September 21, 2005

M. Soccer Aims to Emulate 1995 Team's Story

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129 Linden Ave. looks like any other house in Collegetown, but 10 years ago it was home to one of the best Cornell men’s soccer teams in program history. The ’95 team went 15-1-1, 6-1-0 Ivy, setting school records for wins and winning streaks on its way to taking Cornell’s first Ivy title since 1977 and earning its first NCAA appearance since 1980.

Why bring up, in the midst of this young 2005 season, a team whose legend exists today primarily in the minds of its members and the archives of The Sun. Because that ’95 team and this ’05 squad have more in common than the school on their jersey.

Shared by both teams is the adversity and pressure of losing seasons, the ’95 booters went 2-10-3 in ’94, going winless in the Ivies, while this year’s Red squad is coming off an equally dismal ’04 season going 1-14-1.

Current head coach Bryan Scales was in his second year as an assistant coach to Dave Sarachan ’76 back in ’95.

“That ’95 group was a special group,” Scales said. “We took our lumps together. [They] were just hard nosed guys – [who showed] it doesn’t matter how things go in the past. You’re representing the program and things are going to happen for you.”

The similarities for the two teams continue past coaching and records. The success of the ’95 team was in no small part due to the chemistry that developed between teammates who had learned the hard way how terrible losing feels.

“It takes a season like [’94] to put things in perspective and make you appreciate them a little more,” said center back Don Megliola ’97. “Guys bond like never before and we just came out and did not want to lose games.”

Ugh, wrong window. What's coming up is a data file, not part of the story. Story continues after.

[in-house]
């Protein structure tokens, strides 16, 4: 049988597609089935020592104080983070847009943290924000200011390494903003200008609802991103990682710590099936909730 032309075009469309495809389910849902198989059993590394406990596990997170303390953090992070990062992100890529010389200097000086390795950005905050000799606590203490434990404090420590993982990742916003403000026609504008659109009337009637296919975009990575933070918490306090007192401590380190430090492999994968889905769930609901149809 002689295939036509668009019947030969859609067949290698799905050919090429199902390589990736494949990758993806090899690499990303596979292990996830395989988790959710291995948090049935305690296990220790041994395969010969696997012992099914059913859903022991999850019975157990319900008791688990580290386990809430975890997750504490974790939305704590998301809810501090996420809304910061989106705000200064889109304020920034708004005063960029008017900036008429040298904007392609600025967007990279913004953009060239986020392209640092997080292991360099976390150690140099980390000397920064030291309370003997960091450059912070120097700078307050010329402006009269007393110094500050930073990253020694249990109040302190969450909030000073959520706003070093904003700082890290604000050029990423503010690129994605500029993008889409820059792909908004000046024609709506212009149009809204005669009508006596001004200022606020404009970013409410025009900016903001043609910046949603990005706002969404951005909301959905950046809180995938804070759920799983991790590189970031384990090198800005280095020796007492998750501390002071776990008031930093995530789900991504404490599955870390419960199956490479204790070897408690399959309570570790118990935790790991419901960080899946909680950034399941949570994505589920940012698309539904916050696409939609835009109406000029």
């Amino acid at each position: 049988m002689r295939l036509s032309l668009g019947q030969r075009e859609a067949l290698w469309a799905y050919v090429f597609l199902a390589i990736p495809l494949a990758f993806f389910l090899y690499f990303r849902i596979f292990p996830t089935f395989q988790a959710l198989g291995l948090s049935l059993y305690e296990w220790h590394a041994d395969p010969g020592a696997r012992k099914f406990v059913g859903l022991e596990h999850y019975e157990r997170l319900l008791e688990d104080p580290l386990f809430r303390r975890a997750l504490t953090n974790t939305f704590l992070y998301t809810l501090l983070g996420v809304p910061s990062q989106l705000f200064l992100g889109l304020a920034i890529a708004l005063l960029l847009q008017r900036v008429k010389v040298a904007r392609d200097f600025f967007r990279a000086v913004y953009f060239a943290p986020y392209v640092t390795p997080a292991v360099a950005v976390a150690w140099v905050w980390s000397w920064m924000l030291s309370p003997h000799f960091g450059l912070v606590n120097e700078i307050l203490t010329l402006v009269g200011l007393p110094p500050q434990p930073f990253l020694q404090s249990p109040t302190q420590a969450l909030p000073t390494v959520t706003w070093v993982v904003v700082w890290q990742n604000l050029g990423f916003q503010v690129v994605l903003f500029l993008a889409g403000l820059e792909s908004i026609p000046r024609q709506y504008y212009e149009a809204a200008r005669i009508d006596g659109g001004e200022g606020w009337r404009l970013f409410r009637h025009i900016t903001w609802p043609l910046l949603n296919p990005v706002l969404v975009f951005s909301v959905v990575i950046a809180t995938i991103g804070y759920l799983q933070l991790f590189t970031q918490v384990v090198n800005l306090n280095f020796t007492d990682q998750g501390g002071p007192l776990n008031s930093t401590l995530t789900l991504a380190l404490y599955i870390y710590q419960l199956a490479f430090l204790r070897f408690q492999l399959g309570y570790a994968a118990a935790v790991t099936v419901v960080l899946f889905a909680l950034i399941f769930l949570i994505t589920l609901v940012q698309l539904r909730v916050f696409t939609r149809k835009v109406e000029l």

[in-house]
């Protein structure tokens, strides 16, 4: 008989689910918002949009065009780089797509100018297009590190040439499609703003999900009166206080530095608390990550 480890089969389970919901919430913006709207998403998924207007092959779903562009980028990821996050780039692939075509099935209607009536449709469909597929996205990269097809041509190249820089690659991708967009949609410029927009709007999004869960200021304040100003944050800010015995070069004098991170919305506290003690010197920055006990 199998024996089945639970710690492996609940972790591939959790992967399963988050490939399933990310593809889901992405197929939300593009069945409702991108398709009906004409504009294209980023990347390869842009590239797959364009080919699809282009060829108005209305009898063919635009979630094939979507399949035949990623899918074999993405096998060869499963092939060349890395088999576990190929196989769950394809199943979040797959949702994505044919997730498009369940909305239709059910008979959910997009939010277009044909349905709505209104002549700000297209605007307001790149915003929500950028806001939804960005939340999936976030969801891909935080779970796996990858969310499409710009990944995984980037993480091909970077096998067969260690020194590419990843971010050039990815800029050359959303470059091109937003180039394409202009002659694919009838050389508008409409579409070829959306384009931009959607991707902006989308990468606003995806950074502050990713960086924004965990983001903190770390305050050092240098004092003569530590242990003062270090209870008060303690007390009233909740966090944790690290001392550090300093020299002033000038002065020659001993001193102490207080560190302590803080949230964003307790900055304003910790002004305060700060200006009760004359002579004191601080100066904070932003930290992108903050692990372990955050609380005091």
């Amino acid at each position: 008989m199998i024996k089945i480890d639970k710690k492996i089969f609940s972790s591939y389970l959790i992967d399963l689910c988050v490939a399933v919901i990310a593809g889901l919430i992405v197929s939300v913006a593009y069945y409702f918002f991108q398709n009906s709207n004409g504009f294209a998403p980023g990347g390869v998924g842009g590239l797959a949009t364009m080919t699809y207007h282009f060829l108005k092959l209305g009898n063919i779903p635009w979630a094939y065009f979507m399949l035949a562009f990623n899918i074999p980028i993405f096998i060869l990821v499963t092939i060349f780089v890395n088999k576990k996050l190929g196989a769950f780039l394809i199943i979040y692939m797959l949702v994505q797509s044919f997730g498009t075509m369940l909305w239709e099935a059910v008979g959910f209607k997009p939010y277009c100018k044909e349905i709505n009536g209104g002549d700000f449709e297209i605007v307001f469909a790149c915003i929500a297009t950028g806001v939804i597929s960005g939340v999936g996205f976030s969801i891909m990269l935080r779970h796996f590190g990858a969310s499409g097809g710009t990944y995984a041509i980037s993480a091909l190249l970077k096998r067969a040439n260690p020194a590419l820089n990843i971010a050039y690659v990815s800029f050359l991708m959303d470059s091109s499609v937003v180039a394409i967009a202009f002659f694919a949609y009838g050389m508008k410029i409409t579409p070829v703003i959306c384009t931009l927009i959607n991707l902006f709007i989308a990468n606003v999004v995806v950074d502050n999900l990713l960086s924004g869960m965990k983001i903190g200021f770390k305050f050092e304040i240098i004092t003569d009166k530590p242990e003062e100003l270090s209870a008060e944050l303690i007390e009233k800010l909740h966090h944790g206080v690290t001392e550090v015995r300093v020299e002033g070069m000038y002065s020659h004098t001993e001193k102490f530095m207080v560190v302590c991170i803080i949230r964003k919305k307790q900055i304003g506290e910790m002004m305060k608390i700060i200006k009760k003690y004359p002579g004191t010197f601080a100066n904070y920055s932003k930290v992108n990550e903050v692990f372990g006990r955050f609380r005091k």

Fellow defenseman and classmate Dan Weideman agreed.

“We just gelled,” he said. “We had a motley crue.”

A similar chemistry can be seen in this year’s squad, observed on the training fields on Game Farm Rd. or outside the locker rooms of Bartels Hall after games.

“This is a team that I felt after the first couple of days, you could tell that the atmosphere at training, how they trusted each other on the field [was very strong],” Scales said. “Even the freshman just coming into it, they bought into the system.”

Megliola noticed it too, when he and several other teammates came back to Cornell two weeks ago to honor the 10-year anniversary of that ’95 team during Cornell’s alumni game against Colgate.

“They’ve got some good young guys out there and they seem like they’re ready to take something on,” he said.

But it takes more than good chemistry to win games.

1995 was a breakout year for forward Eric Kusseluk ’97, who played as the lone forward in 4-5-1 formation and knocked home 18 goals for the Red.

“It was my job to score so I didn’t always feel the need to pass,” he said.

This year’s team has yet to produce a go-to goal scoring threat. However, with a talented group of forwards, lead by the technical skill of junior Brian Scruton and the powerful speed of senior Kuda Wekwete, the Red has shown the potential of being a dangerous offensive team.

The members of the ’95 squad described their team as having a never-say-die attitude. The truth of their description is backed up by the team’s six overtime victories. So far this season, the Red has gone 0-1-1 in overtime games. The team will certainly need to prove itself capable of handling clutch situations to have a chance to win.

Losing seasons are by no means the secret ingredient to success, but this year’s squad knows that anything is possible with league action starting in less than two weeks when it faces Penn on Oct. 1 in Philadelphia.

Archived article by Paul Testa
Sun Staff Writer